February 24, 2012; Source: Philadelphia Inquirer
The concept of “food deserts”—those communities that lack decent supermarkets with a range of quality foods and fresh produce—should be well known to nonprofits around the nation. Chester, Penn. is such a community. It hasn’t had a supermarket for over a decade, leading to its designation as a food desert by the U.S. Department of Agriculture (USDA).
In fact, the USDA has a food desert locator on its website identifying places of high population concentrations far from grocery stores. The USDA defines food deserts as urban areas more than one mile from a supermarket or large grocery store and rural areas more than ten miles away. The results of this definition are 6,529 food-desert census tracts in the U.S. (not including Alaska and Hawaii), 75 percent of which are in urban areas much like Chester.
Sign up for our free newsletter
Subscribe to the NPQ to have our top stories delivered directly to your inbox.
Some nonprofits have partnered with for-profit supermarket chains to bring groceries into urban food deserts. The Abyssinian Baptist Development Corporation brought a Pathmark grocery store to Harlem and New Community Corporation brought one to Newark, N.J.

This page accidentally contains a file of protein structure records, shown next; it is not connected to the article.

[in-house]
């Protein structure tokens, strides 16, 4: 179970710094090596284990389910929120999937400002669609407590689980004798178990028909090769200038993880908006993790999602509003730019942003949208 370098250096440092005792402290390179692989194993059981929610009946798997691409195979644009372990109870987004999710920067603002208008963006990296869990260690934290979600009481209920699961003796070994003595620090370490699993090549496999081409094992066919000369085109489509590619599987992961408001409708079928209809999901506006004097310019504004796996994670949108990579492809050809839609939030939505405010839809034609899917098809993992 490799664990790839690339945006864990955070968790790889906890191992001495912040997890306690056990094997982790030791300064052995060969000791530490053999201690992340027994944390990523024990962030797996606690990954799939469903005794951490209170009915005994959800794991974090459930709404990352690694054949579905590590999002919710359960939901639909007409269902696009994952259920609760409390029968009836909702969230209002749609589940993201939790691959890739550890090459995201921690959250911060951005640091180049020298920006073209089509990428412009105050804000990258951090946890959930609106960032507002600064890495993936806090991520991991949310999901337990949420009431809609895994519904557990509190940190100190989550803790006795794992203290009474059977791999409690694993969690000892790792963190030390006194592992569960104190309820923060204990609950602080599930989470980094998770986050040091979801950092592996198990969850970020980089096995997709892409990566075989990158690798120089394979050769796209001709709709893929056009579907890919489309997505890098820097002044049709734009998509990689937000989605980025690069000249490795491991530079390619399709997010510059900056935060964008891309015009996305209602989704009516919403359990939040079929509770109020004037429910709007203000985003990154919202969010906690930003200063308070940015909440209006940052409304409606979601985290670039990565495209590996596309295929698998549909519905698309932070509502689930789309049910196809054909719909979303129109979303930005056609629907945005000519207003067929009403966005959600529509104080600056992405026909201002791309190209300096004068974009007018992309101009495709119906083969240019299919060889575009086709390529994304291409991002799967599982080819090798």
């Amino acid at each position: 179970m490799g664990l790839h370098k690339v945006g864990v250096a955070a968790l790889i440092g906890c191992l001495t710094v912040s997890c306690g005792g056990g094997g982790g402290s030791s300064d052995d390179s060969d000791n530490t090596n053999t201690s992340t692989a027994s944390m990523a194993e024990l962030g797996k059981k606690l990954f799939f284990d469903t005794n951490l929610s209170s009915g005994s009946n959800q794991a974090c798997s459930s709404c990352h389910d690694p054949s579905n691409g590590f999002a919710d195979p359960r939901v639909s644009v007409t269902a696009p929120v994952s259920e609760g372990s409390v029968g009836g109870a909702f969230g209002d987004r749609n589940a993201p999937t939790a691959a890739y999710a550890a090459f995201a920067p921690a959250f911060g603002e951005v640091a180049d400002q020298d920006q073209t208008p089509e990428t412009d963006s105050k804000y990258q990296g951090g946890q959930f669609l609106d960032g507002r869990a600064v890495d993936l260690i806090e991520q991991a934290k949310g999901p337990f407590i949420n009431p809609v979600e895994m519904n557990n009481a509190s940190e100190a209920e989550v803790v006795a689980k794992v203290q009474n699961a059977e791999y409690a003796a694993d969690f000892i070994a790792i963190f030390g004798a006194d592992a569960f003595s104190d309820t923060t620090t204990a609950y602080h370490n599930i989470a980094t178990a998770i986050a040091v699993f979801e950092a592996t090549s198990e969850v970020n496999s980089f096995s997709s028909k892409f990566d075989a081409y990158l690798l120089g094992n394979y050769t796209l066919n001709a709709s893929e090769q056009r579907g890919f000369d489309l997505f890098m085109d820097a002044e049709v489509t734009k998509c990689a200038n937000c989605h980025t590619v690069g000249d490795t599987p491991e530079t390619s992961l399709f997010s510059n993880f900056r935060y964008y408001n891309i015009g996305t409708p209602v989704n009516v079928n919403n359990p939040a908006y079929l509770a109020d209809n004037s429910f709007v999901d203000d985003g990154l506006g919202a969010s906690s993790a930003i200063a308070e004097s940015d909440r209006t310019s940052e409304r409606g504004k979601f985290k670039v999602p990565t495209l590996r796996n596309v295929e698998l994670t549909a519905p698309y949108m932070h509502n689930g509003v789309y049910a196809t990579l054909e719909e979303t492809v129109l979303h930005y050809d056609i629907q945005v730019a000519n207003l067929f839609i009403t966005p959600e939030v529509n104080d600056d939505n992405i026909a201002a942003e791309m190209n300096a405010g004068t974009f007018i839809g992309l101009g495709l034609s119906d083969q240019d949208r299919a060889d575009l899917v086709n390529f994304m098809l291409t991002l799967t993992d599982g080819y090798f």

In Chester, the plan to establish a new grocery is nonprofit from start to finish. The nonprofit emergency food aid group Philabundance has purchased a vacant building that hosted the last supermarket in the city before it closed in 2001. Philabundance plans to open a 13,000 square foot “Fare and Square” grocery there in about a year’s time.
The president of Philabundance, Bill Clark, believes it will be the first nonprofit supermarket developed and operated by a food aid group. The project is anticipated to cost about $4.5 million, toward which the nonprofit has raised $2.2 million in government and private revenues. The biggest of the contributions was a $1 million grant from the Robert Wood Johnson Foundation.
This is a project worth watching as a potential model not just for addressing food deserts, but for moving nonprofit emergency food programs into serving entire communities.—Rick Cohen